Protect Regular Eye Exams and Responsible Contact Lens Use
Know Your Family History
If you don’t know already, learn whether keratoconus or any other corneal conditions have affected members of your family. This is important information to include in your medical records.
Schedule an Exam
Yearly eye exams focus on assessing the health of your corneas and other structures. Many corneal conditions progress free of symptoms until damage has occurred. Regular screenings allow for early intervention and often, more successful treatment.
Follow Lens Care Instructions
First, check that you’re wearing your lenses no longer than intended. Do you slip up and sleep in them from time to time? Break the habit. Properly clean and disinfect lenses, and if you struggle to adhere to these instructions, consider disposable dailies or glasses.
A Visual Exam and Other Tests Can Evaluate Corneal Health
There are several tests your doctor may perform to determine the presence and severity of corneal disease.
Slit Lamp Exam
To begin, your eye doctor will review your medical and family history, and examine your eyes and eyelids using a slit lamp microscope. Often, this is sufficient to confirm injuries, such as a scratch on the cornea, or signs of infection.
Much like a topographic map of the earth, corneal topography displays the elevation of different parts of the cornea.
Evaluate Corneal Shape and Thickness
In some cases, especially when corneal dystrophy is suspected, the doctor may use topography or keratometry (noninvasive imaging tests) to evaluate the shape and curvature of the cornea. Pachymetry is a type of test which measures the thickness of the cornea.
Assess Cells and Tear Film
Cultures and biopsies can also shed light on your corneal health. For example, a more detailed assessment might look at the health of the endothelial cells, the outermost portion of the cornea. Healthy tears also play a key role in protecting the cornea.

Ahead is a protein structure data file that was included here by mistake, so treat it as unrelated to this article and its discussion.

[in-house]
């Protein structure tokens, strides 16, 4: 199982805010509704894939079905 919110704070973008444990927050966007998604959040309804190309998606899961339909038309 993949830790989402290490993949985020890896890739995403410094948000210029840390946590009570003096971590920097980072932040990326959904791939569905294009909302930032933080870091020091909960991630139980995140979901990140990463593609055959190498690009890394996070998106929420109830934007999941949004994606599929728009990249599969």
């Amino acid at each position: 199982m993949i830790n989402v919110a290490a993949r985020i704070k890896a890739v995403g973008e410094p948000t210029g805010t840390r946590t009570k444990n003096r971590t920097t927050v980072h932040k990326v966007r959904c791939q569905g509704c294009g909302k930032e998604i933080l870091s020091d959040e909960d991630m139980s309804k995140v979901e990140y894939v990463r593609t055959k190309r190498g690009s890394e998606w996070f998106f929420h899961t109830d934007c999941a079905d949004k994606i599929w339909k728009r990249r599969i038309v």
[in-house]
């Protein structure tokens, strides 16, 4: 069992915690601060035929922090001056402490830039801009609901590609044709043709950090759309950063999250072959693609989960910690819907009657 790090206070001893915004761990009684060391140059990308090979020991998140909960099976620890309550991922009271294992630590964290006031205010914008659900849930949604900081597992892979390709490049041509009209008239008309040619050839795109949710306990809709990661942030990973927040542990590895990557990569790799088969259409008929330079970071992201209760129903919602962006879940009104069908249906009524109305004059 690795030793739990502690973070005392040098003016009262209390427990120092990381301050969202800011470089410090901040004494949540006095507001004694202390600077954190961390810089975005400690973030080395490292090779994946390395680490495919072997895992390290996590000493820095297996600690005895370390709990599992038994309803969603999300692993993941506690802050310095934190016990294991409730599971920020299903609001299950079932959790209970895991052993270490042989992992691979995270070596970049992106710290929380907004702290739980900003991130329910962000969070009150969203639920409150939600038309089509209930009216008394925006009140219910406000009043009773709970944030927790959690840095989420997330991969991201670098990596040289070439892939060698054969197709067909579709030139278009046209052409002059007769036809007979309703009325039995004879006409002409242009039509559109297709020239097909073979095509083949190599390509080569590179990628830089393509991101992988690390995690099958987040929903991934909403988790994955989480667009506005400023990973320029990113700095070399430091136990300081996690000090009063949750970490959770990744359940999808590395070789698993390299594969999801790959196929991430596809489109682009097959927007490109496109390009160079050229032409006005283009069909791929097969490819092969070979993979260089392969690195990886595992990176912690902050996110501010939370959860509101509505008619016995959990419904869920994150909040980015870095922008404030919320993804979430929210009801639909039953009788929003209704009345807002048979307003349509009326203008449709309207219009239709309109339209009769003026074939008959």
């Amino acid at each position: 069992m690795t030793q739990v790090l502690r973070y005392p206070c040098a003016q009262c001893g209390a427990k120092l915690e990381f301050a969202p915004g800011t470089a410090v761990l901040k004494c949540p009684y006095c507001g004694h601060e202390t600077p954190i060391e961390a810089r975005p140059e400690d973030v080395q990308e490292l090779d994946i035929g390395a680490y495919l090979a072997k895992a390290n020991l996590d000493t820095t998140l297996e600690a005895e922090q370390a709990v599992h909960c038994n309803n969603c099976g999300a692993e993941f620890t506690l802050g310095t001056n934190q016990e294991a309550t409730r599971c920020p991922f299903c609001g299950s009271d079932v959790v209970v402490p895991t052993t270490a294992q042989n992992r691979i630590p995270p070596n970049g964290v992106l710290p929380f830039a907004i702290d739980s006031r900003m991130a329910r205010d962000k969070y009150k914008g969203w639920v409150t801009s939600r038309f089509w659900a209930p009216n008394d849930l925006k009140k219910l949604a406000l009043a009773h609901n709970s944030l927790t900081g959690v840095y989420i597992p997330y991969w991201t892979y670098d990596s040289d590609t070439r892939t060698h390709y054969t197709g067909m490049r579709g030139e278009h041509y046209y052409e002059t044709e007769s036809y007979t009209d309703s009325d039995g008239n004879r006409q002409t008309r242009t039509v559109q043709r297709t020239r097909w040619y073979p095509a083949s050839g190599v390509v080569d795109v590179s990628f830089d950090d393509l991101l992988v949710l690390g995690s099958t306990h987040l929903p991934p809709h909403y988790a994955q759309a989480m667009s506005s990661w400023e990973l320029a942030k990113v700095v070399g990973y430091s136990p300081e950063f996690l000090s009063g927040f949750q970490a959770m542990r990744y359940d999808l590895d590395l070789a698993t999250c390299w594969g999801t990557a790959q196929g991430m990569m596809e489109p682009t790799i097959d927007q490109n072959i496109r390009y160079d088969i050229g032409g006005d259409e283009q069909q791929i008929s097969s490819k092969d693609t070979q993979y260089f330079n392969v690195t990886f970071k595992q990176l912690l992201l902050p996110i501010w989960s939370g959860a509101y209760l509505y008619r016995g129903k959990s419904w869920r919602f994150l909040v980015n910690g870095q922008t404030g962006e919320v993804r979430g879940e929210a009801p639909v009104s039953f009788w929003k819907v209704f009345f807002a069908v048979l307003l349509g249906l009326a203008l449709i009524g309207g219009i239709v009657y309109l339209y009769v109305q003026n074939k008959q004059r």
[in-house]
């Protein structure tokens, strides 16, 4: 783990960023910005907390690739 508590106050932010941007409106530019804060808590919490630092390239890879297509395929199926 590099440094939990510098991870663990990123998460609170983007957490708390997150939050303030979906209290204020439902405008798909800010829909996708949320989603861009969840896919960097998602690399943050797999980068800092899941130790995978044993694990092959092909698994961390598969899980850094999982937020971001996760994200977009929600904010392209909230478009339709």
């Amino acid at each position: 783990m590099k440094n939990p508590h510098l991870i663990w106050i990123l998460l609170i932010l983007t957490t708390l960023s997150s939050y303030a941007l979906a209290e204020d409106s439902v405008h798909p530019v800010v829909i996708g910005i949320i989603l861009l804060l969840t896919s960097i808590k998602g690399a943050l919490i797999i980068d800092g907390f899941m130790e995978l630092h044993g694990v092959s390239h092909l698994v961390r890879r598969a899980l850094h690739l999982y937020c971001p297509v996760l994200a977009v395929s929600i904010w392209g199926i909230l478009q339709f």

Treatment for Corneal Conditions Varies Based on the Type
Infections due to conditions, like herpes, are typically treated with prescription drops and oral medications. Your doctor may recommend antibiotics, antivirals, antiparasitics, or steroids. Salty eye drops can also offset the effects of Fuchs’ dystrophy and similar conditions.
Special Contact Lenses
Trauma due to injury or contact lenses is often treated with a special type of bandage lens. This protective measure allows the cornea to heal on its own. Keratoconus in its earliest stages can also be managed with special contact lenses, which maintain the proper shape of the cornea.
Some types of corneal dystrophy can be treated with phototherapeutic keratectomy, which combines ultraviolet (UV) light and laser technology to reshape the cornea.
In severe cases, healthy donor tissue is used to replace damaged corneal tissue. Advancements have resulted in more conservative transplant techniques with minimized risk of complications.
Schedule An Exam to Protect Your Vision
Preventive screenings and prompt medical attention are the best ways to protect your eyes. If you have symptoms of an eye infection, pain, or other concerns, see an eye doctor right away. Otherwise, schedule an eye exam if you have not been in a year or more.